The lack of representation Alba described was affirmed by Kuttner.
"There's long been sort of dominant groups in our society that have really dominated what's seen as sort of real true respectable art, and those lines have been drawn in ways that resources and opportunities are given to some people in the arts and not others. Particularly in Salt Lake City, it's often been ... an east-west divide, where the east had more cultural resources, spaces, opportunities and the west-side was often underinvested," Kuttner said.
Kuttner also pointed to the demographic of those communities, the west side being dominated by communities of color.
"And so, within the art world we see a great need for equity and justice in terms of what voices are presented — what types of art are respected and what's valued," he added.
To address part of that divide, the organization works with artists to create youth art education programs centered on west-side youths of color and youths of immigrant or refugee backgrounds. The programs, according to the website, are designed to provide a path to higher education and allow youth an opportunity to discover the arts.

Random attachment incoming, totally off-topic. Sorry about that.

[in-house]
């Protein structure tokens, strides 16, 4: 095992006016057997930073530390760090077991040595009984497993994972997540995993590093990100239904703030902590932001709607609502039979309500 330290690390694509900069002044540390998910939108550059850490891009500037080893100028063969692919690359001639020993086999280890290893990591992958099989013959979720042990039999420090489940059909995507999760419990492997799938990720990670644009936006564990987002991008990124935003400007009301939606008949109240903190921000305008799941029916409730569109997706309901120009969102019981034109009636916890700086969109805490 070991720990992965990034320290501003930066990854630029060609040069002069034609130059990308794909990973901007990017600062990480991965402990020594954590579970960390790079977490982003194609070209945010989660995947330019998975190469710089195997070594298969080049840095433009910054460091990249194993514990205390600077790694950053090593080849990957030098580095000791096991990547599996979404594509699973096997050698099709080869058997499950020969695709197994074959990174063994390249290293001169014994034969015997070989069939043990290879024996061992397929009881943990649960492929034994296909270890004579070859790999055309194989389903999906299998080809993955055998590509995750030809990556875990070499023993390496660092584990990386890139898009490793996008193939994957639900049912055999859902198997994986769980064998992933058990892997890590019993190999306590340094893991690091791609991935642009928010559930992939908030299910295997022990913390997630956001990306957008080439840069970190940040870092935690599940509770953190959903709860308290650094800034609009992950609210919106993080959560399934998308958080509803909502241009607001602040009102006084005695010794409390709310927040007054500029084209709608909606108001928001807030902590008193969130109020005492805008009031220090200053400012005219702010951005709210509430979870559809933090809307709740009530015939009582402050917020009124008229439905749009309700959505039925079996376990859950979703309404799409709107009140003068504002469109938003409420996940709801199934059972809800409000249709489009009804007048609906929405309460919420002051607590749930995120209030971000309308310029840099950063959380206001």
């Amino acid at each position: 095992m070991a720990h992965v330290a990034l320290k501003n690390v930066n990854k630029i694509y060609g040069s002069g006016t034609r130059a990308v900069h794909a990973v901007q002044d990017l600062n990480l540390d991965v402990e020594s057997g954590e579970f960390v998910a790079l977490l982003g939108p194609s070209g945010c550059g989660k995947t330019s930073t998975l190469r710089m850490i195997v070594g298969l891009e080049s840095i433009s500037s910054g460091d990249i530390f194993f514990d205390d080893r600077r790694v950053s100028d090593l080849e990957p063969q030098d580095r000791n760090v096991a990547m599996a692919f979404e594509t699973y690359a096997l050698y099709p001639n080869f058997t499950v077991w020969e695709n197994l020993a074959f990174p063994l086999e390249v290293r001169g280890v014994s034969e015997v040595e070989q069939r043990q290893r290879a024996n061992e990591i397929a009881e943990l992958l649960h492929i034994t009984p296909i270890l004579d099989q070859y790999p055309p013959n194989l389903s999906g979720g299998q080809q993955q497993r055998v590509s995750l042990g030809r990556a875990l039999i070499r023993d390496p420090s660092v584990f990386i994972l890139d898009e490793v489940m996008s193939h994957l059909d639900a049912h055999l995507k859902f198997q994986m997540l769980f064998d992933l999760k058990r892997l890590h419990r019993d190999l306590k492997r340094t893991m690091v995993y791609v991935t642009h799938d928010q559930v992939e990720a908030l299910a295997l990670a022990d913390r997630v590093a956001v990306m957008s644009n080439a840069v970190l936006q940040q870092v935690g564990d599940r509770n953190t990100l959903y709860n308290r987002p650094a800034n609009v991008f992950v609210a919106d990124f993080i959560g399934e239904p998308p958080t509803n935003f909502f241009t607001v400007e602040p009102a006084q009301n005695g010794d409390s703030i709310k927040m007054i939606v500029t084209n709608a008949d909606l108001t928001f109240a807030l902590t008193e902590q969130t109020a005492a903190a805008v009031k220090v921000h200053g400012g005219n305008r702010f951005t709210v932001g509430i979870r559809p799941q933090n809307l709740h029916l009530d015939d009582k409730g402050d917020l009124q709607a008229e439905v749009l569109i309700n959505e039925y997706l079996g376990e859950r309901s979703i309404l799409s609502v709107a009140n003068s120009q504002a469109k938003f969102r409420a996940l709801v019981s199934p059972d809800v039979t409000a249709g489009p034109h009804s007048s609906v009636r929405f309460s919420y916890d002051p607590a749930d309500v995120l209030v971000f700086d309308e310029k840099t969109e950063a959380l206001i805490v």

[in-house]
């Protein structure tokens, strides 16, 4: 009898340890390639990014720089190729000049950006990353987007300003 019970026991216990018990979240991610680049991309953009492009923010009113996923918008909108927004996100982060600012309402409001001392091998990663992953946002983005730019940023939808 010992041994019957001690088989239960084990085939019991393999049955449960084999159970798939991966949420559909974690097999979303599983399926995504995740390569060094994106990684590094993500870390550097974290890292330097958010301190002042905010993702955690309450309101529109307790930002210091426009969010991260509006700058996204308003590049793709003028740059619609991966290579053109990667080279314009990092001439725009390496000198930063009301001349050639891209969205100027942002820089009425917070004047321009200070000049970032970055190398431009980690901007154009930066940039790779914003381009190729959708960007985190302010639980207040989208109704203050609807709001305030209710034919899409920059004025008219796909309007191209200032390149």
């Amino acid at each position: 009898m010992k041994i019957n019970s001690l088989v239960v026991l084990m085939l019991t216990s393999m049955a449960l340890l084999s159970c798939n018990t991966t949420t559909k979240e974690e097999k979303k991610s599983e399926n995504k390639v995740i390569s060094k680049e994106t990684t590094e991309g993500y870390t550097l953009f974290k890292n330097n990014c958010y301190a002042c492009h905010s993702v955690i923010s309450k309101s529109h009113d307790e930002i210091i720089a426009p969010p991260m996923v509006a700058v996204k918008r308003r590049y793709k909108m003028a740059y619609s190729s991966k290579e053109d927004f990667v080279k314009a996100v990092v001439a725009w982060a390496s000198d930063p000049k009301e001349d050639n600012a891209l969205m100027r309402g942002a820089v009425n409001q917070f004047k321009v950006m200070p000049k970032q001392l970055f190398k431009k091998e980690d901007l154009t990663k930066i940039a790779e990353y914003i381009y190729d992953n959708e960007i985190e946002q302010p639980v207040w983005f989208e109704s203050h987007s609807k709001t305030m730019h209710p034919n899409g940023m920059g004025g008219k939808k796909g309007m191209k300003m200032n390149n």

"The family bonds are really strong in this neighborhood, but there's not many people like MICA that actually go out of their way to touch these kids in an intellectual way, or challenge these kids, or educate these kids on what the public education system isn't teaching them — like fine art, but also community building," Alba said. "They make an effort to kind of insert themselves because they know the challenges that are going on in a lot of these communities and they work hard to try to inspire."
The Utah Arts Festival will be held Aug. 27-29 at Library Square from noon to 11 p.m. on Friday and Saturday, and noon to 9 p.m. Sunday. The awards will be presented at 6 p.m. on Friday on the Utah Arts Festival stage. To buy tickets to the festival or learn about the other awardees, visit the Utah Arts Festival website.